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Water is not classified as a mineral, since it lacks a crystal structure being that it is in a liquid form. Scientifically it can be classified as a mineraloid. Many scientific groups and references, including the acclaimed Dana's System of Mineralogy, categorize some mineraloids, such as Opal and Mercury, together with the "true" minerals. However, virtually all mineral reference guides, including Dana's, exclude water from being classified as a mineral. We agree that it shouldn't be listed together with the minerals, nevertheless, we have included it in thus guide just for the purpose of delineating its properties so that it can be compared to the true minerals. (When water solidifies and turns into Ice, however, it is considered a mineral by all accounts.) Water and Mercury are the only two natural substances with a definitive chemical formula that occur in a liquid state at normal temperatures.

Water covers more than ¾ of the earth's surface, and is the most common and vital substance. It is a major solvent, dissolving more substances than any other liquid. For this reason, water is almost always impure.
Chemical Formula H2O
Composition Hydrogen oxide. Almost always impure, usually with salt.
Color Colorless, green, gray, brown. Reflection of the sky give large bodies of water a sky-blue color. The actual color of pure water is colorless with a slight blue tinge.
Streak -
Hardness 0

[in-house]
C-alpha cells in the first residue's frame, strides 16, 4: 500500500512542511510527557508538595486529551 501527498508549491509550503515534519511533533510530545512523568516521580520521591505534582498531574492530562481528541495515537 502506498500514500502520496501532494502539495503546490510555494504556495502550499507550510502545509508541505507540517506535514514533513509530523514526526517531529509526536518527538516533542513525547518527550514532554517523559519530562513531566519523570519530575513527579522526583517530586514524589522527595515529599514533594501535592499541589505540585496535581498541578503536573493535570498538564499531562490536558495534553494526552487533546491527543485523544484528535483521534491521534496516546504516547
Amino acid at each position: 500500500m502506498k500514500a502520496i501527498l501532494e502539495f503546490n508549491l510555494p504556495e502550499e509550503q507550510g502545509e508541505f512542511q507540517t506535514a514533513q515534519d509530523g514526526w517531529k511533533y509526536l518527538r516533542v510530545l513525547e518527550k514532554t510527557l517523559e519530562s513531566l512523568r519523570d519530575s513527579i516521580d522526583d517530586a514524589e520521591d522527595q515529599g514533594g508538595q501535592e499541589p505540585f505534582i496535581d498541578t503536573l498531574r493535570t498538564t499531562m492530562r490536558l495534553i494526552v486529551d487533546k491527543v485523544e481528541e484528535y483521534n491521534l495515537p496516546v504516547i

Crystal System Amorphous
Crystal Forms
and Aggregates
Water is an amorphous without any crystalline form.
Transparency Transparent to translucent
Specific Gravity 1
Luster Vitreous
Cleavage -
Fracture -
Tenacity -
Other ID Marks 1) Occurs in a liquid state.
2) Freezes at 32º F (0º C) and boils at 212º F (100º C).
3) When salt impurities are present, water is an electrical conductor.
Complex Tests Water is unique in that instead of contracting when it solidifies, like almost all other matter, it expands upon freezing, and reaches its maximum density at 39° F (4° C). Antimony also exhibits this strange property.
In Group Oxides; Hydroxides
Striking Features Liquid state
Environment Water occurs in large and small bodies still bodies of water (oceans, lakes, ponds, swamps), in moving streams and rivers, as raindrops, in puddles, as dew droplets, etc.
Popularity (1-4) 1
Prevalence (1-3) 1
Demand (1-3) 1

Hydrogen dioxide

 -  Water without salt impurities.
 -  Water mixed with salt, forming oceans, seas, and salt lakes.
 -  Synonym of Saltwater (above)

Water is the fiber of all life, and there is no physical substance more important than water.

water PHOTOS
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